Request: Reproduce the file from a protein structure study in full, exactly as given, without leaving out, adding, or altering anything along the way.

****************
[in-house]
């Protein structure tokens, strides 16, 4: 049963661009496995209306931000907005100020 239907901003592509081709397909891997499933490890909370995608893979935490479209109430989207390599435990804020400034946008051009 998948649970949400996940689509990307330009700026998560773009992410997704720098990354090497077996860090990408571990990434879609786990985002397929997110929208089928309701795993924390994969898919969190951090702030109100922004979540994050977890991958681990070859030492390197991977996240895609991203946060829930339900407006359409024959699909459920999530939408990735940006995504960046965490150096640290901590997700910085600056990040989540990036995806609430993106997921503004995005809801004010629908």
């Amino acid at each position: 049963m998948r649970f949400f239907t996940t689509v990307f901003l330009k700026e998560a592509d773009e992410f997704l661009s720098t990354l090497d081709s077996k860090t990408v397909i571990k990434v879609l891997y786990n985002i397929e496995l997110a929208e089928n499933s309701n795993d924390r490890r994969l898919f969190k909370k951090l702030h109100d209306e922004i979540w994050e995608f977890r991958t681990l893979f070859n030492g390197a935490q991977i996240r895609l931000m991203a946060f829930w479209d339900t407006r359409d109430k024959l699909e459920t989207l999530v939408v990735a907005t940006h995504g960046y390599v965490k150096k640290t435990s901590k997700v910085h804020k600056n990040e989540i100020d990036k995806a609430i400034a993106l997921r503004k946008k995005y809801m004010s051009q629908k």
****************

[in-house]
């Protein structure tokens, strides 16, 4: 049963661009496995209306931000907005100020 239907901003592509081709397909891997499933490890909370995608893979935490479209109430989207390599435990804020400034946008051009 998948649970949400996940689509990307330009700026998560773009992410997704720098990354090497077996860090990408571990990434879609786990985002397929997110929208089928309701795993924390994969898919969190951090702030109100922004979540994050977890991958681990070859030492390197991977996240895609991203946060829930339900407006359409024959699909459920999530939408990735940006995504960046965490150096640290901590997700910085600056990040989540990036995806609430993106997921503004995005809801004010629908």
């Amino acid at each position: 049963m998948r649970f949400f239907t996940t689509v990307f901003l330009k700026e998560a592509d773009e992410f997704l661009s720098t990354l090497d081709s077996k860090t990408v397909i571990k990434v879609l891997y786990n985002i397929e496995l997110a929208e089928n499933s309701n795993d924390r490890r994969l898919f969190k909370k951090l702030h109100d209306e922004i979540w994050e995608f977890r991958t681990l893979f070859n030492g390197a935490q991977i996240r895609l931000m991203a946060f829930w479209d339900t407006r359409d109430k024959l699909e459920t989207l999530v939408v990735a907005t940006h995504g960046y390599v965490k150096k640290t435990s901590k997700v910085h804020k600056n990040e989540i100020d990036k995806a609430i400034a993106l997921r503004k946008k995005y809801m004010s051009q629908k």